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Re: Patch to add __builtin_printf -> fputs transformations
- To: jsm28 at cam dot ac dot uk
- Subject: Re: Patch to add __builtin_printf -> fputs transformations
- From: "Kaveh R. Ghazi" <ghazi at caip dot rutgers dot edu>
- Date: Wed, 20 Sep 2000 14:44:51 -0400 (EDT)
- Cc: gcc-patches at gcc dot gnu dot org
> From: "Joseph S. Myers" <firstname.lastname@example.org>
> Some warnings on the more general optimisations:
> Concatenating format specifiers won't work if $ operand numbers are
> used. Setting pedantic prevents printf optimisations from looking at such
> formats for now, but it's something to be aware of in case a future C
> standard adds $ formats.
> %n formats also prevent concatenation.
> All the usual cross-compilation issues of getting the right output for the
> target system apply.
> Floating point conversions should follow the runtime rounding mode - at
> least within #pragma STDC FENV_ACCESS ON.
> NaNs and infinities should be passed to the library for it to format in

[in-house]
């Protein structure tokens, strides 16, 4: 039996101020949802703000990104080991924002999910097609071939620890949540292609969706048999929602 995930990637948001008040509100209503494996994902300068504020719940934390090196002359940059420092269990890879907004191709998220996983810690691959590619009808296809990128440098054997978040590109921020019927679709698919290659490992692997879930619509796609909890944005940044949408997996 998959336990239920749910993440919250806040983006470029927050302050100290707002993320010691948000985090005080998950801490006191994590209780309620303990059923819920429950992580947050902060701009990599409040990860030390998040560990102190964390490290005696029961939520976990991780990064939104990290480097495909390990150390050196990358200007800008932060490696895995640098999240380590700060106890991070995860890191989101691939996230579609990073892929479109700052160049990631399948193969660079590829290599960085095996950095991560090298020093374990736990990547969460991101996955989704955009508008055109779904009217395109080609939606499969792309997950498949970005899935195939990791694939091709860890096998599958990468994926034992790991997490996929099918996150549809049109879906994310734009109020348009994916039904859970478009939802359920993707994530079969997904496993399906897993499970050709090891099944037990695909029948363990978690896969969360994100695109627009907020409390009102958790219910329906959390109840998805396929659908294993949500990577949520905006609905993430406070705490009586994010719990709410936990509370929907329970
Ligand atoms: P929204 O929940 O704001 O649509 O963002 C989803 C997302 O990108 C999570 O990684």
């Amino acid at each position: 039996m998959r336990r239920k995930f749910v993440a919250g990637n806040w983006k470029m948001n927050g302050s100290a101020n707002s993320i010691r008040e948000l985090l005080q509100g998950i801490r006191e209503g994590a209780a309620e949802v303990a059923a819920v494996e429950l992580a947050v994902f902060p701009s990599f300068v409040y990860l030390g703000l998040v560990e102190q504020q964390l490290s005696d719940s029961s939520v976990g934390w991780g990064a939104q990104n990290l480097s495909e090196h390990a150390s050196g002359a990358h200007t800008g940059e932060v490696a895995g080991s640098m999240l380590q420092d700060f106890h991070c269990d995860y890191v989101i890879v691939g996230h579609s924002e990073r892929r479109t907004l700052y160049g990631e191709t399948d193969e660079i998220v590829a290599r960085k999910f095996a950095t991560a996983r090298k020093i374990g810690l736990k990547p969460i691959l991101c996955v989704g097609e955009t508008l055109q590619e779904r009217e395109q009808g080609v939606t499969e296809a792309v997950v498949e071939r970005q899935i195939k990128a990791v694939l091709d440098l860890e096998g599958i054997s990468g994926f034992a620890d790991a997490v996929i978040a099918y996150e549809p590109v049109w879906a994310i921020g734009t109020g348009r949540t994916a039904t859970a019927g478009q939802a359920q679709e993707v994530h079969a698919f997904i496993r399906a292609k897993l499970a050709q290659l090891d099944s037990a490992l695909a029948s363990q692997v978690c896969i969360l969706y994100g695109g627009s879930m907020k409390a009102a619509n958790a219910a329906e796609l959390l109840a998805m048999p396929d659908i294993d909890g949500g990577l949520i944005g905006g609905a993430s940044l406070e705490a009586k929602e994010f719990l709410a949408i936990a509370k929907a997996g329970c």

> its implementation-defined style. Likewise, %p should also be passed to
> the library at runtime.
> %lc and %ls formats depend on the runtime locale.
Okay let's say I want to start with low hanging fruit. I.e. not
having to worry about any of the above things like cross-compile, or
locale or whatever when evaluating printf at compile time. Which
specifiers (with constant arguments) *are* allowed without regard to
I assume "%c" and "%s" with constant args are always okay?
How about integer specifiers? I.e. are "%d", "%lx", etc. affected by
locale or other runtime env issues?
Similar question applies to concatenation. Which specifiers are
explicitly always allowed?
Kaveh R. Ghazi Engagement Manager / Project Services
email@example.com Qwest Internet Solutions